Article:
BackTalk: Diversity and the MLS

I attended a diversity workshop last fall at Emporia State University, KS, where I mentored a Latino student who had won a full scholarship as part of the school's effort to bring more minorities into the library profession through a program supported by a federal grant. In one exercise, we brainstormed on the obstacles minorities face in becoming librarians. Most of the comments fell into two oft-cited categories: insensitivity toward minorities by members of the profession (expressed as 'minorities want to see someone who looks like them') and lack of outreach to minority communities. A colleague, however, suggested that requiring an MLS to enter the profession was also an obstacle. That statement intrigued me. For minority librarians, could the financial burden associated with gradaute school be more daunting than the cultural ones?

Degrees of separation?

According to the U.S. Census Bureau, about 72% of Americans over 25 are white and non-Hispanic. Yet in the library field, according to the American Library Association's (ALA) 'Diversity Counts' report, 88% of 'credentialed librarians' (those with a master's degree or higher) are white - a substantial imbalance, with whites overrepresented by 16%. ALA also reported the numbers for library assistants, technicians, and 'noncredentialed' staff. Here, the numbers are not so imbalanced - 78% of assistants and 76% of technicians are white - only a four percent to six percent overrepresentation, while noncredentialed staff are overrepresented by ten percent. While these numbers may not be enough to lay the diversity problem entirely on the MLS, we can say that nonwhite groups work in libraries in higher numbers when a master's-level degree is not required. Unfortunately, there has been too little research on the reasons librarianship lacks diversity. Gwendolyn Prellwitz at ALA's Diversity Office is working on a survey of LIS programs to examine whether LIS schools are recruiting - or recruiting but not retaining - enough minority degree candidates, or, perhaps, whether these graduates are not finding positions. Until that work is completed, all we really know is that there is a clear lack of minority representation in jobs that require the MLS. Some work has been done, however, with minority undergraduates. A survey at Northern Arizona University, Flagstaff, for example, found that finances are the greatest obstacle to minority students completing their degrees. That survey revealed that more minority students drop out for financial reasons than their white counterparts despite feeling prepared for and enjoying the college experience. And roughly 75% of minorities indicated they received financial aid, compared to 50% of white students. Another study found minority student satisfaction levels lower, but this doesn't seem to relate too closely to graduation levels. Asian Americans, for example, who statistically come from families with incomes above the national median, graduate in numbers higher than their percentage of the population, while African Americans and Latinos, coming from families with incomes often below the median, graduate in numbers lower than their population percentage.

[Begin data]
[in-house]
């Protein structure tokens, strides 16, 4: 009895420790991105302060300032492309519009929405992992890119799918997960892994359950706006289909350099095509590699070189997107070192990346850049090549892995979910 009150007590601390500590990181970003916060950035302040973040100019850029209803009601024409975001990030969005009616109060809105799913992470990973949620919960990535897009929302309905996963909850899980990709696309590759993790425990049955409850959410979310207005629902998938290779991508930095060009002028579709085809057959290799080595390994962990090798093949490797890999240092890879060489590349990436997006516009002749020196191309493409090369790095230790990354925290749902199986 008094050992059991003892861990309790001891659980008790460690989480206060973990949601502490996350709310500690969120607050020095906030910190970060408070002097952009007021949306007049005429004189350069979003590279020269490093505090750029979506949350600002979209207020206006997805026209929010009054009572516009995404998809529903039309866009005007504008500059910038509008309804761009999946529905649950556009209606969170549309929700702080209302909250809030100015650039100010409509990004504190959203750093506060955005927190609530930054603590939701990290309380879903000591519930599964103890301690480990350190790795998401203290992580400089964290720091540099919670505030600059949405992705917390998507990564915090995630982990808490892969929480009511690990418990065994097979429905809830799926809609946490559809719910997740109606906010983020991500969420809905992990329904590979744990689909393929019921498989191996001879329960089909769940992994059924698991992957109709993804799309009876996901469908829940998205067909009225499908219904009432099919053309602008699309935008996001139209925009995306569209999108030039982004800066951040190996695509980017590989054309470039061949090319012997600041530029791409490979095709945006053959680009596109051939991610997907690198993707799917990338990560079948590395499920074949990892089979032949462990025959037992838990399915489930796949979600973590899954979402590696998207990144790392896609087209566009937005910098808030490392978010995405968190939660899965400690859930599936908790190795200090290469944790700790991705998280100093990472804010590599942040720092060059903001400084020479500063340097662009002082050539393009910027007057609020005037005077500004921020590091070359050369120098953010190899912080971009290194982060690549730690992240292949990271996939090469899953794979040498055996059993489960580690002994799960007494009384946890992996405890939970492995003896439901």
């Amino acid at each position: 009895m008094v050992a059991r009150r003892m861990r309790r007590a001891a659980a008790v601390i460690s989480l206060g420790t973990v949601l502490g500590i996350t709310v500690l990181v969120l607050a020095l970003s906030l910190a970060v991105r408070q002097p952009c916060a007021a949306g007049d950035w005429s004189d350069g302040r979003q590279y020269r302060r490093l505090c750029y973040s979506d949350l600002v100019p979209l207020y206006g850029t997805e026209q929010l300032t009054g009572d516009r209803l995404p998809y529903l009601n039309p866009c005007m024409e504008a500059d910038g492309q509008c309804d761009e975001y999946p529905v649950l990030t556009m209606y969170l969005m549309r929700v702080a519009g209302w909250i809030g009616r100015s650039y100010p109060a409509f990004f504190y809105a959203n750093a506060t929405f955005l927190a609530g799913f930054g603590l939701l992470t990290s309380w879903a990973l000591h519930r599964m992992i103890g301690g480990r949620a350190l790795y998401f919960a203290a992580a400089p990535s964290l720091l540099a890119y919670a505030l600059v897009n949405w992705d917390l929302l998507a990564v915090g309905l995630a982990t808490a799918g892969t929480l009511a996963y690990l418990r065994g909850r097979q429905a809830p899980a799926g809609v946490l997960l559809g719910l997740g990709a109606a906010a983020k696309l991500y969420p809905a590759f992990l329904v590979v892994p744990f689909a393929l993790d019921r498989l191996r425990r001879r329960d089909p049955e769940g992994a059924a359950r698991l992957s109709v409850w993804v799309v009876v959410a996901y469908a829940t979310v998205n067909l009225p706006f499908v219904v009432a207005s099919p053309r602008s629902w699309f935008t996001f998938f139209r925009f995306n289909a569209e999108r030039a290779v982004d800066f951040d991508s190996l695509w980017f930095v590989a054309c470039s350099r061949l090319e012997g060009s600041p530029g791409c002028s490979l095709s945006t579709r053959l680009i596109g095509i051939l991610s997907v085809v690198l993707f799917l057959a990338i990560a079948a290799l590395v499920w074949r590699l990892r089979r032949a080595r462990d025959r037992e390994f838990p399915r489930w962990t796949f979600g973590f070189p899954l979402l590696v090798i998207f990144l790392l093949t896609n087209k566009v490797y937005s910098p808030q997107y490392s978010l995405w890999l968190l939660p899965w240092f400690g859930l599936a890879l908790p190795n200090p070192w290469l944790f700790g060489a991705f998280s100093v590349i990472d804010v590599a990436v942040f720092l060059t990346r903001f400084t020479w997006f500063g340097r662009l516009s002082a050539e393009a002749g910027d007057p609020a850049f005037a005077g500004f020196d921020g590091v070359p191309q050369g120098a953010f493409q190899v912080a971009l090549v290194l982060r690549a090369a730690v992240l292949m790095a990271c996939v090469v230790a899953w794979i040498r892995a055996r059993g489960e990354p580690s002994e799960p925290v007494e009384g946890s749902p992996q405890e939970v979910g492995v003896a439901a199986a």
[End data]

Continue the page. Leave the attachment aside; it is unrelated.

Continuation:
Barrier to entry

Until someone convinces me otherwise, I believe the biggest factor keeping minorities out of our profession isn't racism or neglect but the financial burden that accompanies our entry-level degree. How many other professions have a master's degree as the entry-level credential? The five most common master's degrees awarded in 2001-02 were in education, business, health, public administration, and engineering. But all these professions can also be entered with a bachelor's degree. Except for the better-paying fields of law and medicine, library science is one of the few professions to require a graduate degree for an entry-level position. Minority scholarship programs, meanwhile, like the one at Emporia State, and ALA's Spectrum, which awarded 80 full scholarships to minority MLS students last year, are a drop in the bucket compared with the 1300 minorities in library school in any given year.

Proper level

One possible solution to the diversity problem in libraries would be to put the entry-level library degree at its proper level: the bachelor's. Removing the MLS requirement could not only ease the financial burden that contributes to racial imbalance but many of the profession's other problems as well, such as proper training given at the proper level, salaries commensurate with education, and greater accessibility to the profession for the population at large. The MLS would still be available for people interested in management or advanced study. Is this going to happen? Not likely. That battle was won by pro-MLS forces long ago. Whether this is a pyrrhic victory remains to be seen. One thing is certain: the profession has a lot to learn before its policies on diversity are based on anything more than assumptions.
Tony Greiner (tony_greiner@hotmail.com) cowrote the recent Analyzing Library Collection Use with Excel (ALA Editions). We welcome opinion pieces for BackTalk. Please send them to LJ/BACKTALK, 360 Park Avenue South, New York, NY 10010  

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